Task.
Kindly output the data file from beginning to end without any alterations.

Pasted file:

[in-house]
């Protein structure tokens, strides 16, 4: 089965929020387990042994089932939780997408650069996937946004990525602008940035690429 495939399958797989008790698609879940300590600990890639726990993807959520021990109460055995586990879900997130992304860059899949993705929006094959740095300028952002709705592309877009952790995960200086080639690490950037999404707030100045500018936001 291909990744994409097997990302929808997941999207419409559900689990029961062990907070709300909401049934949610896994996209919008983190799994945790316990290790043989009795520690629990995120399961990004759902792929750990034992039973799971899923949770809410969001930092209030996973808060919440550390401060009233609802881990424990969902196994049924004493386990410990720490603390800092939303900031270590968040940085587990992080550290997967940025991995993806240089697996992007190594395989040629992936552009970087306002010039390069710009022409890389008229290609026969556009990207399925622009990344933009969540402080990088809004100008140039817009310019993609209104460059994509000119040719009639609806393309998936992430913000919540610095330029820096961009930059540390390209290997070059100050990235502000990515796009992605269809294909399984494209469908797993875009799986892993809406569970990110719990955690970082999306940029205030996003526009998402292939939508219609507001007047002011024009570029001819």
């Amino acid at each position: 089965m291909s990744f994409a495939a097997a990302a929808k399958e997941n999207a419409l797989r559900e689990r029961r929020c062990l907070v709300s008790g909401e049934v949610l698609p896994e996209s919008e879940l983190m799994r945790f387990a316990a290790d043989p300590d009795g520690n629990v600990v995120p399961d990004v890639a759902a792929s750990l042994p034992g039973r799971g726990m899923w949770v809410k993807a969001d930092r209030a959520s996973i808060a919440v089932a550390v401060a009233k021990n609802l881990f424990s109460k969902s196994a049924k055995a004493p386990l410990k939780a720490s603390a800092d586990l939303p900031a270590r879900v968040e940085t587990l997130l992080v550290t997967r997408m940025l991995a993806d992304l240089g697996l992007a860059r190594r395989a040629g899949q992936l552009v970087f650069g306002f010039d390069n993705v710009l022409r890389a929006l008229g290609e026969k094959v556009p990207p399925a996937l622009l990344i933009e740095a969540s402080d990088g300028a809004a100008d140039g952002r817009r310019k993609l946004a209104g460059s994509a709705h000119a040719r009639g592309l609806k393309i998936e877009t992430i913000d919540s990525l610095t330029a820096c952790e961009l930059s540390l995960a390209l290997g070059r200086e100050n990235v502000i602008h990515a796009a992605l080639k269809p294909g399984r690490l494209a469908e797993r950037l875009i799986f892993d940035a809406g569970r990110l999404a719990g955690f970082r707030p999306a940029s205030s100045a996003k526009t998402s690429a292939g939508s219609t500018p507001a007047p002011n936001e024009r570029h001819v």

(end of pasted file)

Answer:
[in-house]
């Protein structure tokens, strides 16, 4: 089965929020387990042994089932939780997408650069996937946004990525602008940035690429 495939399958797989008790698609879940300590600990890639726990993807959520021990109460055995586990879900997130992304860059899949993705929006094959740095300028952002709705592309877009952790995960200086080639690490950037999404707030100045500018936001 291909990744994409097997990302929808997941999207419409559900689990029961062990907070709300909401049934949610896994996209919008983190799994945790316990290790043989009795520690629990995120399961990004759902792929750990034992039973799971899923949770809410969001930092209030996973808060919440550390401060009233609802881990424990969902196994049924004493386990410990720490603390800092939303900031270590968040940085587990992080550290997967940025991995993806240089697996992007190594395989040629992936552009970087306002010039390069710009022409890389008229290609026969556009990207399925622009990344933009969540402080990088809004100008140039817009310019993609209104460059994509000119040719009639609806393309998936992430913000919540610095330029820096961009930059540390390209290997070059100050990235502000990515796009992605269809294909399984494209469908797993875009799986892993809406569970990110719990955690970082999306940029205030996003526009998402292939939508219609507001007047002011024009570029001819």
């Amino acid at each position: 089965m291909s990744f994409a495939a097997a990302a929808k399958e997941n999207a419409l797989r559900e689990r029961r929020c062990l907070v709300s008790g909401e049934v949610l698609p896994e996209s919008e879940l983190m799994r945790f387990a316990a290790d043989p300590d009795g520690n629990v600990v995120p399961d990004v890639a759902a792929s750990l042994p034992g039973r799971g726990m899923w949770v809410k993807a969001d930092r209030a959520s996973i808060a919440v089932a550390v401060a009233k021990n609802l881990f424990s109460k969902s196994a049924k055995a004493p386990l410990k939780a720490s603390a800092d586990l939303p900031a270590r879900v968040e940085t587990l997130l992080v550290t997967r997408m940025l991995a993806d992304l240089g697996l992007a860059r190594r395989a040629g899949q992936l552009v970087f650069g306002f010039d390069n993705v710009l022409r890389a929006l008229g290609e026969k094959v556009p990207p399925a996937l622009l990344i933009e740095a969540s402080d990088g300028a809004a100008d140039g952002r817009r310019k993609l946004a209104g460059s994509a709705h000119a040719r009639g592309l609806k393309i998936e877009t992430i913000d919540s990525l610095t330029a820096c952790e961009l930059s540390l995960a390209l290997g070059r200086e100050n990235v502000i602008h990515a796009a992605l080639k269809p294909g399984r690490l494209a469908e797993r950037l875009i799986f892993d940035a809406g569970r990110l999404a719990g955690f970082r707030p999306a940029s205030s100045a996003k526009t998402s690429a292939g939508s219609t500018p507001a007047p002011n936001e024009r570029h001819v």